15th Sunday of Ordinary Time
MK 6:7-13
July 15, 2018

Jesus began to send them out two by two.

I have no idea whether or not they ever met face to face. However, in the last century, there were two Jesuit theologians who accepted the Lord’s invitation to go out into the world and face off against darkness and evil. Karl Rahner, SJ (1904-1984) and Walter J. Burghardt, SJ (1914-2008) may not have worked side by side, but they were contemporaries who were “shoulder to shoulder” in the work of discipleship.

Like Amos the prophet, they both heard and heeded God’s call to Go prophesy to my people. Through their respective preaching, writings, and prayers, they both made God’s will and God’s ways known to the world, addressing 20th century issues in 20th century language. And like God’s message delivered through Amos the prophet thousands of years ago, their writings are not “dated material.” In fact, their messages might be more relevant…more critical today than when the Holy Spirit first placed extraordinary wisdom on their minds and in their hearts…and moved it to their tongues and to their typewriters. (They both did their most brilliant work before PCs).

In a talk he was giving sometime prior to 1965, Rahner is quoted as saying: From a historical point of view, our age, the twentieth century, is more difficult to live in than ages past. But this is our age; it is an age of momentous change, and also a time for new orientation for Christian living.

Over 50 years have passed since Rahner made those remarks, and during that time, humanity has experienced a virtual tsunami of change…in every aspect of our lives. The word “momentous” is totally inadequate to capture the breadth and width of change in science, technology, medicine, transportation, politics, and social structures we have experienced and endured. There has even been great change in our Catholic Church.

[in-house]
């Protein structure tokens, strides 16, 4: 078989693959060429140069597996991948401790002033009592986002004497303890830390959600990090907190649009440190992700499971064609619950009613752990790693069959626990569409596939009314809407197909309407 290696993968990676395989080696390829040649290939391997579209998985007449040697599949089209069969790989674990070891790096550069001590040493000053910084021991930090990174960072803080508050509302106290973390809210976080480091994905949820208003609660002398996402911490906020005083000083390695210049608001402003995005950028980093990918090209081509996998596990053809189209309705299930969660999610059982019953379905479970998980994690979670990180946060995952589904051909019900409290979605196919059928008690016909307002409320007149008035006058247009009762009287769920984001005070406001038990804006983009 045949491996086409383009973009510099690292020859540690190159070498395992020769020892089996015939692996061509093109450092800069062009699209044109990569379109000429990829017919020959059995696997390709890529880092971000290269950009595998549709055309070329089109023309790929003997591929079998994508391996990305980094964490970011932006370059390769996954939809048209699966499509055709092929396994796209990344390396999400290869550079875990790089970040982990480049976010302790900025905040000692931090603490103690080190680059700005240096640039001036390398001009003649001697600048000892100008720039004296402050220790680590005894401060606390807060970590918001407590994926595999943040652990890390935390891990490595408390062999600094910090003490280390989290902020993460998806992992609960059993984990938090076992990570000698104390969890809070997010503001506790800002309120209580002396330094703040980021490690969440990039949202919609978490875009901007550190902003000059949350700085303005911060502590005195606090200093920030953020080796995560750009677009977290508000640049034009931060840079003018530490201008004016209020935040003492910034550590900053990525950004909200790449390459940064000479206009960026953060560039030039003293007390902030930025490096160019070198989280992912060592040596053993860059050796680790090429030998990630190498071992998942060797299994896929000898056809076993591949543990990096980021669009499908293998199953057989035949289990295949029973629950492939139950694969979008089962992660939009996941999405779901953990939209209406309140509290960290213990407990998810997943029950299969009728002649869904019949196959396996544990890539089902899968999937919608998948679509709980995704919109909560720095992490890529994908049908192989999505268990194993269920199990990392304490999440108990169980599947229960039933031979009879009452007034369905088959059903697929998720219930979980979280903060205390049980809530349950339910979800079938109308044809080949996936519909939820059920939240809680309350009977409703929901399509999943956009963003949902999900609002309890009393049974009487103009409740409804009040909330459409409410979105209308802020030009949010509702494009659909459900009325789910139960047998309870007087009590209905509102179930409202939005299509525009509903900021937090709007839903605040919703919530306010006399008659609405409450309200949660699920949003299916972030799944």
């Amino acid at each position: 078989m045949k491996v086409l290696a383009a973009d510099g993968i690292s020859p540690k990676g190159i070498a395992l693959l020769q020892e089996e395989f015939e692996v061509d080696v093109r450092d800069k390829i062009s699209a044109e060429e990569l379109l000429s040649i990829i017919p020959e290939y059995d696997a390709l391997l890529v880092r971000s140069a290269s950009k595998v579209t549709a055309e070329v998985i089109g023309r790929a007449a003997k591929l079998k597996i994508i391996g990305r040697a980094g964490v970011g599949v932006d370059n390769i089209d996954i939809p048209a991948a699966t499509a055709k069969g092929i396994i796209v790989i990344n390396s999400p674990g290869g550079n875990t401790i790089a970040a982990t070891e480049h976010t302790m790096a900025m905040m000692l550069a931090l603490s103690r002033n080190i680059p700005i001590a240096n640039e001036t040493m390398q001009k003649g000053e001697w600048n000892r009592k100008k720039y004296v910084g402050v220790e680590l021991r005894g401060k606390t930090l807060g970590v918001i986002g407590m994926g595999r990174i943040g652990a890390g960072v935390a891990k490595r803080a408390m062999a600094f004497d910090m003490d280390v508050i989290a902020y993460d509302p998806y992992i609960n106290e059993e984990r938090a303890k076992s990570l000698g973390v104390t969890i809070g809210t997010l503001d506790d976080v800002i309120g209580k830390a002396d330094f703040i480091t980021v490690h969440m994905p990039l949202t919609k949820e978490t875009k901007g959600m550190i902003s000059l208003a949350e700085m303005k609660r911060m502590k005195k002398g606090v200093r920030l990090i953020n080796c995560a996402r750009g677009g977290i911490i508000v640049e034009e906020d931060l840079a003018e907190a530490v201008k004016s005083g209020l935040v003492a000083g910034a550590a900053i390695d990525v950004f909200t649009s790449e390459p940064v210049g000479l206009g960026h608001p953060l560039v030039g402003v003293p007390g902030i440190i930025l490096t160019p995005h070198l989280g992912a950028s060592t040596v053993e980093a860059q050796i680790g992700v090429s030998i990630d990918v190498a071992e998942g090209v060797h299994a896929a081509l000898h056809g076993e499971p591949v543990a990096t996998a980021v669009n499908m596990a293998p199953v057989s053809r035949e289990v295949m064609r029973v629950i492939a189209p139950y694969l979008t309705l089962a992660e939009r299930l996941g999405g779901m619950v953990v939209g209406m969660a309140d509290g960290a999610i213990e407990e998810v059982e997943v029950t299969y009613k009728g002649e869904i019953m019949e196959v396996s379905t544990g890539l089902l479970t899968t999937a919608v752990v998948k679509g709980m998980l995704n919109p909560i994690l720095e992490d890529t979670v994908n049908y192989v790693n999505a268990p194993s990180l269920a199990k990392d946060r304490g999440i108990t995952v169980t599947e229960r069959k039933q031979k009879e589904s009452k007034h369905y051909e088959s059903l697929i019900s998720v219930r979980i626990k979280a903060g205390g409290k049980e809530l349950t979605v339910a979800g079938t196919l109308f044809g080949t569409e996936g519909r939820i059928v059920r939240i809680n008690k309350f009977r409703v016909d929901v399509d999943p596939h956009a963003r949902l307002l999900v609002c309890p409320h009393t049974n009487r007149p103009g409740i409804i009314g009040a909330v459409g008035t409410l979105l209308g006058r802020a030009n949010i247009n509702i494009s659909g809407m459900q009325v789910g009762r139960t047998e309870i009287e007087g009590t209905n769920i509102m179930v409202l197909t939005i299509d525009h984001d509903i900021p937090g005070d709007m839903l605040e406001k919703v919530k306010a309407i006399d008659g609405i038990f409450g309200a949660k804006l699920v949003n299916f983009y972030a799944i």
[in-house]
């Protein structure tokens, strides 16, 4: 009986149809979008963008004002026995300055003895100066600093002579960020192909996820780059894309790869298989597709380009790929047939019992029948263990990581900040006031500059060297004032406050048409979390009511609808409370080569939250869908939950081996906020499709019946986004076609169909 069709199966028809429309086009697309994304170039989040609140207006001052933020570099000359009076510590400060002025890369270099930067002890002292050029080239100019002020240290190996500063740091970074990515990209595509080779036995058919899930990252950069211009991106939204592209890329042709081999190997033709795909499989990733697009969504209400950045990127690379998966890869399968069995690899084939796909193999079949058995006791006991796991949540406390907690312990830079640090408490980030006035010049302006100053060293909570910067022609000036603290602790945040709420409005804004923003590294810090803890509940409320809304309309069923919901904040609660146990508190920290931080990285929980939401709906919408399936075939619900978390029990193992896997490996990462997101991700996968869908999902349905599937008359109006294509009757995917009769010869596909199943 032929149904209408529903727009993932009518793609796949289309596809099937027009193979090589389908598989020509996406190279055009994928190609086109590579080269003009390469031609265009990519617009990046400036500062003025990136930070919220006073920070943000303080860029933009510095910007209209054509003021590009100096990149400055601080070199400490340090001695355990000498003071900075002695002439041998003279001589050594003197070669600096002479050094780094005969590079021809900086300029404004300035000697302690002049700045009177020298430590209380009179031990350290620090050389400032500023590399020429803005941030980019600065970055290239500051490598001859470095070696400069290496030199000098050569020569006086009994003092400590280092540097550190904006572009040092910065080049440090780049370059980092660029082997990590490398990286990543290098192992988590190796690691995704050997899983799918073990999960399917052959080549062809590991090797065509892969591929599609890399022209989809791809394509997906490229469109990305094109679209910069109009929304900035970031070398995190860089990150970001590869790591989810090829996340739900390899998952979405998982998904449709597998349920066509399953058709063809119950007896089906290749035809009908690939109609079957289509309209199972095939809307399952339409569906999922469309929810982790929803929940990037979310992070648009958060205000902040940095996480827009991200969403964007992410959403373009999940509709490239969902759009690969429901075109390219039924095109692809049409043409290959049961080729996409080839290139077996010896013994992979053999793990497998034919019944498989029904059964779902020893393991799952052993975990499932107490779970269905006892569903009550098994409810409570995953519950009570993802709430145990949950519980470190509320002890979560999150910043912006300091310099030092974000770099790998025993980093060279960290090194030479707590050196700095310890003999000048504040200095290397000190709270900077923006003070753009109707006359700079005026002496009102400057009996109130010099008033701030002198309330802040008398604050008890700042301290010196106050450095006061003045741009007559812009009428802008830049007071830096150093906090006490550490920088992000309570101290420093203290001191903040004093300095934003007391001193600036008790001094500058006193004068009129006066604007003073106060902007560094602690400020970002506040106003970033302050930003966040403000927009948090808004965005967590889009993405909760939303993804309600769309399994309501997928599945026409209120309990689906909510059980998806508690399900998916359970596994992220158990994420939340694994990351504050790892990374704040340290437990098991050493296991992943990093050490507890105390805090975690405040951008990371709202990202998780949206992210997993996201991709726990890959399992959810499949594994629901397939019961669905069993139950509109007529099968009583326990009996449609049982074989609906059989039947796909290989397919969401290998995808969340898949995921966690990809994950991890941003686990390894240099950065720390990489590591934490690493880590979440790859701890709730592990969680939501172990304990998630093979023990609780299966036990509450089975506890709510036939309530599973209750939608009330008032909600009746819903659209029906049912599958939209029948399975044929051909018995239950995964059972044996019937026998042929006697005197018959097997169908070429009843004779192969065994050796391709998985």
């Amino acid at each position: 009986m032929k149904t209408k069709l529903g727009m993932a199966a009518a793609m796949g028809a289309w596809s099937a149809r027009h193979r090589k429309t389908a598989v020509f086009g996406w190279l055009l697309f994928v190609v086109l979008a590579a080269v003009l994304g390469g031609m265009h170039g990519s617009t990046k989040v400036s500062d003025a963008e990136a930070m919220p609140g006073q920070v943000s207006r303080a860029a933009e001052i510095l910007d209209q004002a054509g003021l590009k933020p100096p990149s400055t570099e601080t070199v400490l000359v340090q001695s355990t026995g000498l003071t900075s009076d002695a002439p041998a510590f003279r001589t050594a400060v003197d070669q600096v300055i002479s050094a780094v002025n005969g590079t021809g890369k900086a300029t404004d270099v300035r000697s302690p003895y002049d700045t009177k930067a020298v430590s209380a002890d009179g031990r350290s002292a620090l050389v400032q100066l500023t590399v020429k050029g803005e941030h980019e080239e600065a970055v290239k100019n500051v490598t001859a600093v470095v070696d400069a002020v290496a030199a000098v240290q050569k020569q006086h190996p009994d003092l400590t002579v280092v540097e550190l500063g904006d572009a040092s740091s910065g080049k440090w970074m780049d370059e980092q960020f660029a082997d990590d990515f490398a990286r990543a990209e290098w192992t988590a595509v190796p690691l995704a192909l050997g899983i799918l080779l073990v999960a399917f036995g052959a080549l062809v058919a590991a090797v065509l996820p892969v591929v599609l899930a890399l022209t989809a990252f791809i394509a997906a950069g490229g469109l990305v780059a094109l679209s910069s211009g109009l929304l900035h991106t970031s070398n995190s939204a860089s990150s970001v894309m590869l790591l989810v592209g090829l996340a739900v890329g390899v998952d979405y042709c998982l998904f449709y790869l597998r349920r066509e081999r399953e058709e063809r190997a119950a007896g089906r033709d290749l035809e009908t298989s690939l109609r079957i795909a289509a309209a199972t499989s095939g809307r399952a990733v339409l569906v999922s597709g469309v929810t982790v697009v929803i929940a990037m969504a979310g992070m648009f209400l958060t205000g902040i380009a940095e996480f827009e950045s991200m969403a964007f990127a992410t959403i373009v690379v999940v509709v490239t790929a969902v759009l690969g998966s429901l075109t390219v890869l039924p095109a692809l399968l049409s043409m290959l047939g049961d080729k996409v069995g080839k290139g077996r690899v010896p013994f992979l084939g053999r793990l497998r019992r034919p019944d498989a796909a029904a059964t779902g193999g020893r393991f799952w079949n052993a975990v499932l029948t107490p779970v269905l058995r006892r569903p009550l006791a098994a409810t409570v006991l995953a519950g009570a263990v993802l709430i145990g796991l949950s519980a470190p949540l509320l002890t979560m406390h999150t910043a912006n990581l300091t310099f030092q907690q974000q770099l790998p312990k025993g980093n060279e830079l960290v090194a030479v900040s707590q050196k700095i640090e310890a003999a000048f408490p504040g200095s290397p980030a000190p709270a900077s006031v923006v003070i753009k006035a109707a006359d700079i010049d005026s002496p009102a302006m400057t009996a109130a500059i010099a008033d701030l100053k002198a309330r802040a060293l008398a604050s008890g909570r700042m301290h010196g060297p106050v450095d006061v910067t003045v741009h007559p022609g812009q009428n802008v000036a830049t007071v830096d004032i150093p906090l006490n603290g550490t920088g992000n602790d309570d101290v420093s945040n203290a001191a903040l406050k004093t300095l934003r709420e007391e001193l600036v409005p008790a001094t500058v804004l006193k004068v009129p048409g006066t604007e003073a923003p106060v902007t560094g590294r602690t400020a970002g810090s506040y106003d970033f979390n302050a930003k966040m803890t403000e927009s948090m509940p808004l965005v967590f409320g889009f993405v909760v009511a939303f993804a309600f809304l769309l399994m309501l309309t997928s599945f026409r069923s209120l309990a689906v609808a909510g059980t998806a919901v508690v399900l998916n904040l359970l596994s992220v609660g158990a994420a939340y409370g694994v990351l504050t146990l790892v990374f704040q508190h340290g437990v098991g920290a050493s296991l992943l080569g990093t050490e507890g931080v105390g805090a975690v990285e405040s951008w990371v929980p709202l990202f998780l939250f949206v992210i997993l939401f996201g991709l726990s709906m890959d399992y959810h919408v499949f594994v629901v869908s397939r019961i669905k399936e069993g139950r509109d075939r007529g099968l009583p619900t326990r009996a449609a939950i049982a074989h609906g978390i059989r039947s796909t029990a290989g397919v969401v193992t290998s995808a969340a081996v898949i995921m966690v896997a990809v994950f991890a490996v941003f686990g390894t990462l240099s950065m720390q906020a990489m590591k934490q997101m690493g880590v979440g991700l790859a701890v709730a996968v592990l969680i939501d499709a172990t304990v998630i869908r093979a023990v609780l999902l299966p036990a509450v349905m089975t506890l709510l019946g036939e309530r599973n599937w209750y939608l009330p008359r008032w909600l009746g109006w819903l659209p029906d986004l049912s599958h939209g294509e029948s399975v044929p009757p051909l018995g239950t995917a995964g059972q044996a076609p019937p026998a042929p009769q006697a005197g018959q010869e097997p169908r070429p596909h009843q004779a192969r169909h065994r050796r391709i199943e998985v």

But, in spite of all of that change, God’s eternal plan for us described so beautifully in our Second Reading has remained completely unchanged…in every detail. However, God’s plan remains under attack from dark and evil forces. And so, we are called to develop a “new orientation” for Christian living that will be effective in “driving out the many demons” that are rattling around in the world. This is our age! This is our opportunity to go out “two by two”…in other words…in the company of other disciples, to square off against every form of darkness and evil and to help heal a wounded world.

In a book called Speak the Word with Boldness, published back in 1993, his intended audience being preachers of the Gospel, Fr. Burghardt wrote: Must we be silent while power structures rape the earth that sustains us, destroy legally 1.6 million developing humans each year, keep every fifth child in abject poverty, hold 37 million Americans without healthcare, balance the scales of Lady Justice in favor of the moneyed, yes, even gas or hang criminals for vengeance’ sake? Shall we be silent when rugged individualism threatens not only our country but our church?

The numbers might well have changed since 1993, becoming increasingly dire, but the issues remain the same. And so, we are called to develop a “new orientation” for Christian living that will be effective in “driving out the many demons” that are rattling around in the world now…today…in 2108. This is our age! This is our opportunity to go out “two by two,” in other words, in the company of other disciples, and work to make God’s plan for all humankind a reality.

And so we pray today…on this 15th Sunday of Ordinary Time…2018…an age more difficult, more challenging for followers of Jesus Christ to live in than other times in Salvation history…for a new orientation to the ways in which we hear and live out the Gospel.

Dear Lord, grace us to see you more clearly, love you more dearly, follow you more nearly. Force us freely to feel your presence—in our gathering together, in the Word proclaimed, in the bread transformed into your body, in the Host within our hearts. Then send us forth to proclaim news that is excitingly good, to cast out of ourselves and our people the idols we have erected in your stead, to witness to your risen reality because we have experienced you…alive!
(Fr. Walter J. Burghardt, Speak the Word with Boldness, 1993)